Just like every homeowner who says, “I’ve got to have some shiplap in my house”, if I can get a business owner or manager, no matter the size of their enterprise, to say, “I have to incorporate strategic planning into my organization”, I’ve done my job. And if I have the privilege of helping them in that process, that’s a bonus.

What Is It Exactly That You Do?

I have one of those jobs – Strategy Consultant. Even after following the advice of branding and messaging experts, what I do doesn’t seem to be crystal clear to the people I want to reach the most. Thankfully, I got some help recently from one of those very people. This potential client and I have talked several times – in person, on the phone and via email – but this interaction was like somebody flipped on the light in a dark room.

I sent this potential client a service offering I had just designed. I was proud of it and thought it was just the ticket for him and his organization. His response caught me off guard because, in our previous meetings, I thought I had done such a good job of explaining my value proposition. But his response made it obvious I had not.

In his response to my email, he told me that before he signed on the bottom line, he’d be interested in knowing what strategy I had in mind for his organization. Seems logical, right? I’m a strategy consultant so I should bring one with me into a consulting engagement. At that point, I knew I’d failed miserably in delivering the message.

The most rudimentary skill in strategy consulting is starting an engagement with an unbridled amount of curiosity. Add to that a pile of probing questions and a proven framework with which to conduct the strategic planning exercise.

A strategy consulting engagement at the outset is a discovery process – discovering the values, priorities, goals and dreams of the owners and managers, discovering the true, current state of the organization, discovering the current state of industry and unearthing every other piece of useful information you can find.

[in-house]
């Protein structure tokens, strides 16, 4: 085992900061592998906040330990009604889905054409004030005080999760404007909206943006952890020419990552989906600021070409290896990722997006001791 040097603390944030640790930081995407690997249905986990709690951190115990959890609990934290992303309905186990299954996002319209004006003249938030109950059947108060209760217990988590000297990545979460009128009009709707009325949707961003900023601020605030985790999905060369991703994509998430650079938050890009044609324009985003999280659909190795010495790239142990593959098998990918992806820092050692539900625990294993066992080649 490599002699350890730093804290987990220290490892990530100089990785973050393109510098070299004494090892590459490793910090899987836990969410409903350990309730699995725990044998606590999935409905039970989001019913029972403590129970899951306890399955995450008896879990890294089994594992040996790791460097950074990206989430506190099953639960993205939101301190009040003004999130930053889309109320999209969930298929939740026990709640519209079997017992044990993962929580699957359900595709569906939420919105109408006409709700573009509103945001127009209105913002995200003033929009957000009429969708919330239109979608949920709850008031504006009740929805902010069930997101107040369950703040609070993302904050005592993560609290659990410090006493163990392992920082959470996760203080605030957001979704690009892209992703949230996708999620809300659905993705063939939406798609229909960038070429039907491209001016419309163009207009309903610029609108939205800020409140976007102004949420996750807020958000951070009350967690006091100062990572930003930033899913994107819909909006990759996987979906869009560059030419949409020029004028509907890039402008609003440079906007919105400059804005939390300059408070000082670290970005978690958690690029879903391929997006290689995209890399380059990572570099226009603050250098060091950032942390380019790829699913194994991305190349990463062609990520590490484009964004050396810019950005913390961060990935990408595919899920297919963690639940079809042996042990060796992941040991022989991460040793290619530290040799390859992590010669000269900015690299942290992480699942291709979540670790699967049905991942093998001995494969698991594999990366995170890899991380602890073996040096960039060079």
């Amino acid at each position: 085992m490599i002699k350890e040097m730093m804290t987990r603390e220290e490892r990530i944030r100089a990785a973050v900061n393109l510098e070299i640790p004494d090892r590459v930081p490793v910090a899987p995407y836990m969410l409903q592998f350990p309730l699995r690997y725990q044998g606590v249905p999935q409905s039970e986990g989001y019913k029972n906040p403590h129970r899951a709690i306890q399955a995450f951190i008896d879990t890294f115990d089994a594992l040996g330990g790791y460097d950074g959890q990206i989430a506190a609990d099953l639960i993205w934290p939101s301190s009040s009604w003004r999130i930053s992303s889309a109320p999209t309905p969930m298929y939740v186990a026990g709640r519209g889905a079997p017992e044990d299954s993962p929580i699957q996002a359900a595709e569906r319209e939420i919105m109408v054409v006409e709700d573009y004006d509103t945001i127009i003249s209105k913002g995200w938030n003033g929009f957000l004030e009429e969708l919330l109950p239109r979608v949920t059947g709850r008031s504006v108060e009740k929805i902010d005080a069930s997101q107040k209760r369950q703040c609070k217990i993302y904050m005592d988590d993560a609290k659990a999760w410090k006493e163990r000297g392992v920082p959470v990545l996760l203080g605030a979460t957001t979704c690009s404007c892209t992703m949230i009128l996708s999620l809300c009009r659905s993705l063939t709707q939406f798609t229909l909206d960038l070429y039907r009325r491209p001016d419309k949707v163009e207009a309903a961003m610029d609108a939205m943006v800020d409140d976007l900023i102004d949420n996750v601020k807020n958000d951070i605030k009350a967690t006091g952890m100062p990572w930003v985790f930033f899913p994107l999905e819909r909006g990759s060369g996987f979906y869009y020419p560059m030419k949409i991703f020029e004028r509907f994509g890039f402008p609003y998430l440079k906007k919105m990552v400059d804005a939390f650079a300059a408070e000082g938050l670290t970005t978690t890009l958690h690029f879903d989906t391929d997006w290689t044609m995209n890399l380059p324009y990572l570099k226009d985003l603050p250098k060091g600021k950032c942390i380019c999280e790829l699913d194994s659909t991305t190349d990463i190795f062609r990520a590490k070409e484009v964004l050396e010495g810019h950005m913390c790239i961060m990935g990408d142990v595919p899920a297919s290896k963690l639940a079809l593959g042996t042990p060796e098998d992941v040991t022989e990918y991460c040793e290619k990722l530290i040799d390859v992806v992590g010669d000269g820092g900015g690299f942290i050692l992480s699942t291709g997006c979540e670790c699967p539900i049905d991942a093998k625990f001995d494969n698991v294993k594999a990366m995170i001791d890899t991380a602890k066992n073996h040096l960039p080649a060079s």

It’s only at that point we create what most business owners and manager consider “strategy”. With a clear picture of the organization’s current state and a clear vision of the desired future state, we can craft the roadmap to move the organization from current state to the future state – the strategy.

The component parts of the strategy, depending on what is learned during the process, could touch any number of disciplines in the organization. For example –

  • People – Are the right people in the organization? Are they equipped to do the work the company needs today and in the future? If not, what is the best way to make that happen? Are they being managed well? Are they being compensated correctly?
  • Operations – Does the organization operate efficiently – producing the maximum number of outputs with the minimum number of inputs? Does the quality of the products or services satisfy the customer, maximizing sales and minimizing or eliminating complaints? Does the supply chain obtain the appropriate materials from the highest performing vendors with the best pricing?
  • Marketing – Does the organization tell its story in a compelling way? Does the organization effectively target the best prospects and speak to them in ways are that are meaningful to them? Is the organization effective at identifying the jobs current and potential customers need to be done?
  • Technology – Does the organization employ technology that speeds delivery of products and services? Is the organization effectively managing the relationships with technology providers?

In a well-executed strategic planning exercise, we will –

  • Organize and quantify what the principals know intuitively. We’ll nail down those things that they know exist. They’ll know how many, how often, which ones and more importantly, how they impact the long-term health of your organization.
  • Discover what they don’t know or reverse errant perceptions – Sometimes, the things they think they know intuitively aren’t true at all. A good strategic planning methodology accurately assesses the real truth about what’s going on with employees, vendors, customers and shareholders.
  • Focus the attention of the owners and executive team on a relatively small set of levers that need to be pulled to make larger, investment-grade moves that propel the organization forward – outpacing competitors and protecting against new entrants.